The Hurdle – Part I

I wish that I had some pictures to express what I am about to discuss, but I do not unfortunately.  To follow along, the best that I can do is have you reference a YouTube video of Cheng Fei’s Yurchenko 2 1/2 from 2005 World’s in Melbourne.  At :51 seconds in, there is a side view in slower motion.  If you stop the YouTube player, you can see much of what I describe below.  I tried to create screen shots, but the camera quality is not good enough and it’s too blurry.

The hurdle by definition is simply a transition from a run such that the athlete can maintain as much of the horizontal momentum as possible that was generated from the run into their tumbling skill(s) or vault.

When walking/running, the center of mass is constantly moving upwards and downwards. With that said, the goal is to keep the center of mass as constant as possible as any major displacement will affect the horizontal momentum that has been generated.

Despite this, I believe that there should be a bit of a vertical component to the hurdle. I like to see the hurdle go both upwards and forwards. Will you lose a little horizontal momentum? Yes. The same happens in vaulting. But, I believe it’s minimal. The reason that I feel that you must go slightly upwards is because of the back leg and where it contacts the ground.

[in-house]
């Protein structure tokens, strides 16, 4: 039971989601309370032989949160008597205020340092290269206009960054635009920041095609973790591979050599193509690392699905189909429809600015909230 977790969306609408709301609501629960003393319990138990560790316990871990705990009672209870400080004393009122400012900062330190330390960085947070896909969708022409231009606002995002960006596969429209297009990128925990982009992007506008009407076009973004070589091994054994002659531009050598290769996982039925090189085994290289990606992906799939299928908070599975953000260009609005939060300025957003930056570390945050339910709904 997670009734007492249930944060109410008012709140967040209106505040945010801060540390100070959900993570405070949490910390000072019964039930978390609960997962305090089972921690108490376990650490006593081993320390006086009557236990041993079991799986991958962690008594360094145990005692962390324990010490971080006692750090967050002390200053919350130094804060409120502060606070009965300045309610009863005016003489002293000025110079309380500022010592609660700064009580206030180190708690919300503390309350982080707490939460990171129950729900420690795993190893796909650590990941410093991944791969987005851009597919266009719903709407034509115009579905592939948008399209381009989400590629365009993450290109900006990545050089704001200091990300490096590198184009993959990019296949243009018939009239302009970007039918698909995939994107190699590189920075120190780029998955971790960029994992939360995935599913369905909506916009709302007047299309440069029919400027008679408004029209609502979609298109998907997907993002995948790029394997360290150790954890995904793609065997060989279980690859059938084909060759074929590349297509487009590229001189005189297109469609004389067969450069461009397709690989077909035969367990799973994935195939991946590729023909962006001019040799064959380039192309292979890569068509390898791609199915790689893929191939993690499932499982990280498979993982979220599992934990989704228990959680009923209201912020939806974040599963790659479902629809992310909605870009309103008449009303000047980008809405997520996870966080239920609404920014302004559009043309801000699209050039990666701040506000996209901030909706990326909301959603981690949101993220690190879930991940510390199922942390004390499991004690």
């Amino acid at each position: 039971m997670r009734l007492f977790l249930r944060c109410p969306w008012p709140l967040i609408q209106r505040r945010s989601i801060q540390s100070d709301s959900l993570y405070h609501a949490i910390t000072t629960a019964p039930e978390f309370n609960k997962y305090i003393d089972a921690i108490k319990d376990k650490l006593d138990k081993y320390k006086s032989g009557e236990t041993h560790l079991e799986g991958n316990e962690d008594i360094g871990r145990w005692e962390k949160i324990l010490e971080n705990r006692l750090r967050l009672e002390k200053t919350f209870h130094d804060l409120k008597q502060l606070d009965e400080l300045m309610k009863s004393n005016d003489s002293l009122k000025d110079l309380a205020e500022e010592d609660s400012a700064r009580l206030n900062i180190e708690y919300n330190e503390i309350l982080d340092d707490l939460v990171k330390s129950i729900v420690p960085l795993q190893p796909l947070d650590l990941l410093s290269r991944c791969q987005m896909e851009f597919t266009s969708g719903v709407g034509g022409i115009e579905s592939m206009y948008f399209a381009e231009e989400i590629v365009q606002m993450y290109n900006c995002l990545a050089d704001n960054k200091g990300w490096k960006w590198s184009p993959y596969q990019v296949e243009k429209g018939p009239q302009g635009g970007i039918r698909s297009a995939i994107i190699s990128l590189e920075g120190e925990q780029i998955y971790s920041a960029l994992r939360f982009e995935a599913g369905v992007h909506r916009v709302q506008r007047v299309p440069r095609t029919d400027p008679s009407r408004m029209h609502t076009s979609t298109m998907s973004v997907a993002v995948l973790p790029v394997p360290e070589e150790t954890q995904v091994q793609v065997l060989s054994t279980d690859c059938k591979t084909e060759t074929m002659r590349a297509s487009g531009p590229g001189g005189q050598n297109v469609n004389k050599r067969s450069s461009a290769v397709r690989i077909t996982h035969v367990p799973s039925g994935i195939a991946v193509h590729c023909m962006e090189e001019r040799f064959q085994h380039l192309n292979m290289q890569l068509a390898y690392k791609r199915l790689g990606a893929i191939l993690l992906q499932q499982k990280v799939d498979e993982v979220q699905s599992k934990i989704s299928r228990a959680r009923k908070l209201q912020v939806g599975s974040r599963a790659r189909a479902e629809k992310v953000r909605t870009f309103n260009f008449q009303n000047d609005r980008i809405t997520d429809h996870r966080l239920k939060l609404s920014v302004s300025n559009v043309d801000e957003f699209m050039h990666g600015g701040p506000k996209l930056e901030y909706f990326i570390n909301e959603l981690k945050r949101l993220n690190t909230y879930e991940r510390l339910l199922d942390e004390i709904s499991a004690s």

David Kenwright, Olympic coach in Canada, and someone that I respect greatly, teaches his athletes to try and “scoot” or “shuffle” (I believe is his terminology) their initial contact leg (which is the “kicking” leg of a round-off/cartwheel) underneath of them as it initially contacts the ground. When watching the top tumblers, this definitely seems to be a trend as all of the best do it. Whether they were taught or they do it naturally, it happens.

Stacy Maloney, head coach/director at Swiss Turners in Wisconsin, is another person that I heard discussing the importance of the position of the back leg.  I have uploaded an excerpt from a lecture that he gave at the 2003 Region IV Congress (I believe…I dubbed this from another coach) where he discusses three important aspects of the RO.

Note:  I apologize for the poor sound quality.  I dubbed this video from someone else – from VHS to VHS and I used Dazzle software to convert it to digital format.  If you use headphones or turn up your speakers, you should be able to hear it.

In part II, I will look a little more at the mechanics of the hurdle and my mechanical rationale for the importance of the position of the back leg as such.

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One Comment on “The Hurdle – Part I”

  1. John Says:

    This is exciting! I’ve been looking for this type of hurdle explanation for the past few years. I teach “up and out” in the hurdle, but as to why to go up, I had not been able to fully and properly explain. Thanks!


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